The Journey of Learning a Foreign Language

Total immersion, coupled with commitment and motivation, is undoubtedly one of the fastest ways to learn any new language. There’s nothing that concentrates the mind quite as fast as needing to communicate basic needs, especially when you’re in a hurry.

But you don’t have to ship off to France just yet.

Whilst I was lucky enough to spend over half a decade living there, I also studied Spanish (without ever living in a Spanish-speaking country), am currently learning Swahili, and also teach French classes and hold workshops.

Past experience has taught me that the best approach to learning any new language is a multi-pronged one and Second Language Acquisition (SLA) researchers seem to agree.

Although there are many differing opinions, experts point to three basic principles: input, output and interaction.


Over and above taking classes or using self-study methods, you need to see your brain as a sponge and take in as much information as you can from different sources.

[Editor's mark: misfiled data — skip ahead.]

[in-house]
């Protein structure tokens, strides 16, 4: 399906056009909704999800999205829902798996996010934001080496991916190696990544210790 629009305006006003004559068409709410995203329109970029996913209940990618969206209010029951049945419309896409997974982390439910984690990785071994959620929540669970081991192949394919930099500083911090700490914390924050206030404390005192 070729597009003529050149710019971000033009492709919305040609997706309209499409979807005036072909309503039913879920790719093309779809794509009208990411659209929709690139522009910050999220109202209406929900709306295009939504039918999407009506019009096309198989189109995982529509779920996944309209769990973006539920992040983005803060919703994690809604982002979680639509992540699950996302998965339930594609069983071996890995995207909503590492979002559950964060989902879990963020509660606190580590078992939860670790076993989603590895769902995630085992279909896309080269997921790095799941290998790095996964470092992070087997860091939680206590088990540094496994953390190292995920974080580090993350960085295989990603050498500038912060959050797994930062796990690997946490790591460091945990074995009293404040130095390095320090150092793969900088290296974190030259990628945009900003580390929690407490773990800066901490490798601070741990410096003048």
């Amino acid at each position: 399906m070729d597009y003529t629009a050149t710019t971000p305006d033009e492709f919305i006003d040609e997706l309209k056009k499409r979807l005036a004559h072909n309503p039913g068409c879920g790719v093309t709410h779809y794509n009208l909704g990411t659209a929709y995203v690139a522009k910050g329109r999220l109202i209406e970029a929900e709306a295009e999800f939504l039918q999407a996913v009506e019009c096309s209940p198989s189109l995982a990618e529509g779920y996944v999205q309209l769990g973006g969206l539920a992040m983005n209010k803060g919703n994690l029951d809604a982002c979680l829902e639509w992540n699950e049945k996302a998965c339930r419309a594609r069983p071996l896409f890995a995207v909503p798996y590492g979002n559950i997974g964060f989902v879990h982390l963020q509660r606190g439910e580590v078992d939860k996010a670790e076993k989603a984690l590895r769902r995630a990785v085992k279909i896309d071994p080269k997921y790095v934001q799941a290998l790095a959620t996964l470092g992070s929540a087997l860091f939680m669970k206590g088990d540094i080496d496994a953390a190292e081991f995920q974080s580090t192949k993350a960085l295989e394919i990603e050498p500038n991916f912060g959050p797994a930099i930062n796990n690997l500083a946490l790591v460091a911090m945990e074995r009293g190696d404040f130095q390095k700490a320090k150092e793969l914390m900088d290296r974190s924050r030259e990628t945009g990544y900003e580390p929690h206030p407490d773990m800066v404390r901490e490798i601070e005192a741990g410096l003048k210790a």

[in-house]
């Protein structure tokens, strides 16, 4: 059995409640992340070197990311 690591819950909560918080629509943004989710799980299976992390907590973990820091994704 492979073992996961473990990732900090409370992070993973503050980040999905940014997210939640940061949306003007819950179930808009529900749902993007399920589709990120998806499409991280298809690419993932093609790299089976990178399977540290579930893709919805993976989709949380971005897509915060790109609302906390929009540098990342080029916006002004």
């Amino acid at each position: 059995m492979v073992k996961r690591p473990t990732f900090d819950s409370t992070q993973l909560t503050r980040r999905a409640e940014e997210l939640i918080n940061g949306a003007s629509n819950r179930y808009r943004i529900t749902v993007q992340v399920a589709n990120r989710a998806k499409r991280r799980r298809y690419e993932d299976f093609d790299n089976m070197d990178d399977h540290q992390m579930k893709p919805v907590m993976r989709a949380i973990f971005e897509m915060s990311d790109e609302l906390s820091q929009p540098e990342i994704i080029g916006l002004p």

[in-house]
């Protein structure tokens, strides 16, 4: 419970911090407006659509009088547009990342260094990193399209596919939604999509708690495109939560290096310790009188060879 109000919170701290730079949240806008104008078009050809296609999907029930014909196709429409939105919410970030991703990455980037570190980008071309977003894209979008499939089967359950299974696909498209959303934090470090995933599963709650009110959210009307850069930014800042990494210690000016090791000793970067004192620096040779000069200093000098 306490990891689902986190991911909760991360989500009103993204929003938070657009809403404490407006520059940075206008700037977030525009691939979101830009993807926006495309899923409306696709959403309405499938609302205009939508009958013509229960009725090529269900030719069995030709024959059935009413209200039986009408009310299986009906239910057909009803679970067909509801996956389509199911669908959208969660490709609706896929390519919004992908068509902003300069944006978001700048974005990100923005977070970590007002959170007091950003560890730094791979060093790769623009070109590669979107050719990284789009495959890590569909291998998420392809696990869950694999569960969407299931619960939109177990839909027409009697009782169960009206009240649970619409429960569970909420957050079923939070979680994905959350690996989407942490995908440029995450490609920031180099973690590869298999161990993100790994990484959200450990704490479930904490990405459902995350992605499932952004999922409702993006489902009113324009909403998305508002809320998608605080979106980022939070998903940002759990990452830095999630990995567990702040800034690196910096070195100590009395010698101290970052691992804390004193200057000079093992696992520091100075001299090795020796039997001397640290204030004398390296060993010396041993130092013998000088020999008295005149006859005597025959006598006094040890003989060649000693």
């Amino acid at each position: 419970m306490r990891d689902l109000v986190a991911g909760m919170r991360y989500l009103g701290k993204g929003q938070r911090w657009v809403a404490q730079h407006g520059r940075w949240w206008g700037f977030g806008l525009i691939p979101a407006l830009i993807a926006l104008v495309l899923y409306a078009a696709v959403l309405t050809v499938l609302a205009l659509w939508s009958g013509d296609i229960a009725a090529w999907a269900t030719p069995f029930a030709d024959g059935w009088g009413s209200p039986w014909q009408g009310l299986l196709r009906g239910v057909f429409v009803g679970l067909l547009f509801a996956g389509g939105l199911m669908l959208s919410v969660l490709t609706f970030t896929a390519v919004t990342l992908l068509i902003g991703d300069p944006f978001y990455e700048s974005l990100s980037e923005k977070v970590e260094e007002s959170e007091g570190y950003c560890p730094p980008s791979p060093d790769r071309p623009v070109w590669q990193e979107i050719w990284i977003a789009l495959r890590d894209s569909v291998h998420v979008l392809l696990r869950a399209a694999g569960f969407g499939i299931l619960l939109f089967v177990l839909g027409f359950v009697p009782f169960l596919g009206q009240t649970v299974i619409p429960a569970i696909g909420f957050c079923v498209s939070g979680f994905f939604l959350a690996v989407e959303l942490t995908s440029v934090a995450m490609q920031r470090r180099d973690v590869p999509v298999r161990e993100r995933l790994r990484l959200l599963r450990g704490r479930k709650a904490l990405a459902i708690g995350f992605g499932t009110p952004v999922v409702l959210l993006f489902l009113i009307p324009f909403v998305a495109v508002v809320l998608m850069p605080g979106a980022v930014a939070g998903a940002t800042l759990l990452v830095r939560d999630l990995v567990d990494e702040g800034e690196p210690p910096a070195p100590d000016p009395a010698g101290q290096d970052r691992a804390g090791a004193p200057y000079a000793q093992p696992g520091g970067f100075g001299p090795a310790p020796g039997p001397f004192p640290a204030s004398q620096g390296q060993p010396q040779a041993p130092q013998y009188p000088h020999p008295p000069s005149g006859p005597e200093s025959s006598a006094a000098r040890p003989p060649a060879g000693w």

Plug in by reading as much French as possible. Read what interests you, in print or online. You can also listen to French music and rent movies. Keep stimulating your mind and you’ll soon see a vast improvement in your grammar, vocabulary and writing, even if you’re a beginner and it all seems like Greek to you.


This is where you need to take a more active approach. You need to write and speak as much as you can, even if you’ve got nobody to talk to. Do exercises, write sentences and practice your pronunciation. Get CDs or listen to online clips that leave time for you to repeat whatever was said. This will loosen you up for when it comes to the real deal.


This is where you put into practice everything you’re busy learning and it’s a vital part of the process. SLA experts seem to feel that ‘feedback’ helps speed up your learning. When there’s a communication break-down, you also have to think quickly and find solutions, and this pushes you to further develop your skills. Even if you don’t live in a Francophone country, you can still interact by finding someone online and communicate via email, or take part in forums or sign up for various French language and culture groups in your area.

These are just some ideas you can use to follow the three principles of input, output and interaction.

I’ll follow up soon with more links and ideas to help you on your path to (almost) French fluency. Get in touch if you have any questions, ideas or tips and tricks that helped you to learn a foreign language.